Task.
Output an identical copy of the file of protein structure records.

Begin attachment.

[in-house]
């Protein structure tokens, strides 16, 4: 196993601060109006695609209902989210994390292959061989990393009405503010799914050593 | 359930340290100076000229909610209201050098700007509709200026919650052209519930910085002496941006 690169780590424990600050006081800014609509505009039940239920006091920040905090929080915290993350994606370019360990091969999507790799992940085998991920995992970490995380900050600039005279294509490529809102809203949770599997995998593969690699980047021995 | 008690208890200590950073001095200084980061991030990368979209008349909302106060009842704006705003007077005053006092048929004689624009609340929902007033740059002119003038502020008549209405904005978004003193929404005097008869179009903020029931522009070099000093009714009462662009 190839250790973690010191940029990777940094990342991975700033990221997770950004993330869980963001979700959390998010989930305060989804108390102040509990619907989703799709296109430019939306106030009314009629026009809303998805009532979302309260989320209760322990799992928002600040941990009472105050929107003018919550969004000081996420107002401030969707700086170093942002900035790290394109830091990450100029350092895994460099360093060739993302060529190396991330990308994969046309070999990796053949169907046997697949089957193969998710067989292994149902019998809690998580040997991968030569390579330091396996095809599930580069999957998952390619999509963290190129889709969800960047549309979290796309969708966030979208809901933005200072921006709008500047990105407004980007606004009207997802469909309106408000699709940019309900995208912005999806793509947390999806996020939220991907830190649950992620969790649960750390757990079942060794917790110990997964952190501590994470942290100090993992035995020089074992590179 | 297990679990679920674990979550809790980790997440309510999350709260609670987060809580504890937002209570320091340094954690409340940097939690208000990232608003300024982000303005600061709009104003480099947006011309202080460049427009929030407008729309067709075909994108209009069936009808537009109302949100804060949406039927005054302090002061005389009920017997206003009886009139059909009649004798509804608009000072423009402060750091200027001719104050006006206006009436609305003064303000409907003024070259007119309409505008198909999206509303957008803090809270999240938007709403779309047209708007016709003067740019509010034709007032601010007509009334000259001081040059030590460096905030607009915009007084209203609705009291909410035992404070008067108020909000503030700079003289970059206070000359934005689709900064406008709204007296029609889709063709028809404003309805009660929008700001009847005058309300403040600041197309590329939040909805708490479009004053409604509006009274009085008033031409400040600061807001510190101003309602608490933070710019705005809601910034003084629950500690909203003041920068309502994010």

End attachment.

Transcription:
[in-house]
């Protein structure tokens, strides 16, 4: 196993601060109006695609209902989210994390292959061989990393009405503010799914050593 | 359930340290100076000229909610209201050098700007509709200026919650052209519930910085002496941006 690169780590424990600050006081800014609509505009039940239920006091920040905090929080915290993350994606370019360990091969999507790799992940085998991920995992970490995380900050600039005279294509490529809102809203949770599997995998593969690699980047021995 | 008690208890200590950073001095200084980061991030990368979209008349909302106060009842704006705003007077005053006092048929004689624009609340929902007033740059002119003038502020008549209405904005978004003193929404005097008869179009903020029931522009070099000093009714009462662009 190839250790973690010191940029990777940094990342991975700033990221997770950004993330869980963001979700959390998010989930305060989804108390102040509990619907989703799709296109430019939306106030009314009629026009809303998805009532979302309260989320209760322990799992928002600040941990009472105050929107003018919550969004000081996420107002401030969707700086170093942002900035790290394109830091990450100029350092895994460099360093060739993302060529190396991330990308994969046309070999990796053949169907046997697949089957193969998710067989292994149902019998809690998580040997991968030569390579330091396996095809599930580069999957998952390619999509963290190129889709969800960047549309979290796309969708966030979208809901933005200072921006709008500047990105407004980007606004009207997802469909309106408000699709940019309900995208912005999806793509947390999806996020939220991907830190649950992620969790649960750390757990079942060794917790110990997964952190501590994470942290100090993992035995020089074992590179 | 297990679990679920674990979550809790980790997440309510999350709260609670987060809580504890937002209570320091340094954690409340940097939690208000990232608003300024982000303005600061709009104003480099947006011309202080460049427009929030407008729309067709075909994108209009069936009808537009109302949100804060949406039927005054302090002061005389009920017997206003009886009139059909009649004798509804608009000072423009402060750091200027001719104050006006206006009436609305003064303000409907003024070259007119309409505008198909999206509303957008803090809270999240938007709403779309047209708007016709003067740019509010034709007032601010007509009334000259001081040059030590460096905030607009915009007084209203609705009291909410035992404070008067108020909000503030700079003289970059206070000359934005689709900064406008709204007296029609889709063709028809404003309805009660929008700001009847005058309300403040600041197309590329939040909805708490479009004053409604509006009274009085008033031409400040600061807001510190101003309602608490933070710019705005809601910034003084629950500690909203003041920068309502994010």